“I think this is a disease that’s going to be with us for a while,” he said. “But I don’t think it’s going to be a disease that causes the same level of deaths and suffering as it is right now.”
CNN’s Esha Mitra contributed to this story from New Delhi.
Kim Jong-un ‘apologises for killing of South Korean official’
North Korea’s leader Kim Jong-un has issued a rare personal apology for the killing of a South Korean official, Seoul says.
Mr Kim reportedly told his South Korean counterpart Moon Jae-in that the “disgraceful affair” should not have happened.
South Korea has said the 47-year-old man was found by troops floating in the North’s waters.
He was then shot dead and his body was set alight, according to Seoul.
The killing – the first of a South Korean citizen by North Korean forces for a decade – has caused outrage in the South.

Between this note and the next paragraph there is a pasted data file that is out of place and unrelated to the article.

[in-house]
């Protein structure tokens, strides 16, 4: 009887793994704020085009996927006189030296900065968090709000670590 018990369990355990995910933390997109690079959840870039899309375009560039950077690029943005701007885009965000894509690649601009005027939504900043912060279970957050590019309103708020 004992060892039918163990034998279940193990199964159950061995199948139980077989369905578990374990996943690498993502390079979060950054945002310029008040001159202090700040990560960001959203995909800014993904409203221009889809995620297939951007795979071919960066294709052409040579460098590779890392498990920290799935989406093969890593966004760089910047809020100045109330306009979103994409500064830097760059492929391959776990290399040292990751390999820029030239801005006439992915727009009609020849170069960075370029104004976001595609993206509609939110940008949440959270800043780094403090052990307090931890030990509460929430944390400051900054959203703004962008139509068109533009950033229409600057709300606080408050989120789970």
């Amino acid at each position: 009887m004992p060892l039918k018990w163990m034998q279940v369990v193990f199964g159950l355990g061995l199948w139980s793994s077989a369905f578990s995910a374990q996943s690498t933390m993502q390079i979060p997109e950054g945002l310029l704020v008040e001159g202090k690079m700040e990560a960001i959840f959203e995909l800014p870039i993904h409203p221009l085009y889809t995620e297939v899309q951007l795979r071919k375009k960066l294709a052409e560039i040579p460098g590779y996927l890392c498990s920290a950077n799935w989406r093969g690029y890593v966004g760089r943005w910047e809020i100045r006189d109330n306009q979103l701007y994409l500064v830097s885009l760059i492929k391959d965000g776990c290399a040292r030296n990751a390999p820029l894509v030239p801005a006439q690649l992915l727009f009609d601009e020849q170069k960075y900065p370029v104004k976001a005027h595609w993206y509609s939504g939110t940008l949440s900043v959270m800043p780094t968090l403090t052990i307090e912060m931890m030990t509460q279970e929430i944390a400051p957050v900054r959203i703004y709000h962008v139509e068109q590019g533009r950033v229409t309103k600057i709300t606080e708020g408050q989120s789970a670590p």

The border between the Koreas is tightly policed, and the North is thought to have a “shoot-to-kill” policy in place to prevent coronavirus from entering the country.
What did Kim say in his apology?
The apology came in the form of a letter sent to President Moon which acknowledged that the incident should not have happened, according to South Korea’s Blue House.
Mr Kim called it a “disgraceful affair” and said he felt “very sorry” for “disappointing” Mr Moon and the South Korean people, the Blue House said. It is the North’s first official comment on the incident.
The North also gave the South the results of its investigation – it said more than 10 shots were fired at the man, who had entered North Korean waters and then failed to reveal his identity and tried to flee, South Korea’s director of national security Suh Hoon said.
However the North insisted that it had not burned the man’s body but rather the “floating material” that was carrying him.
“The troops could not locate the unidentified trespasser during a search after firing the shots, and burned the device under national emergency disease prevention measures,” Mr Suh told a briefing, referring to the letter.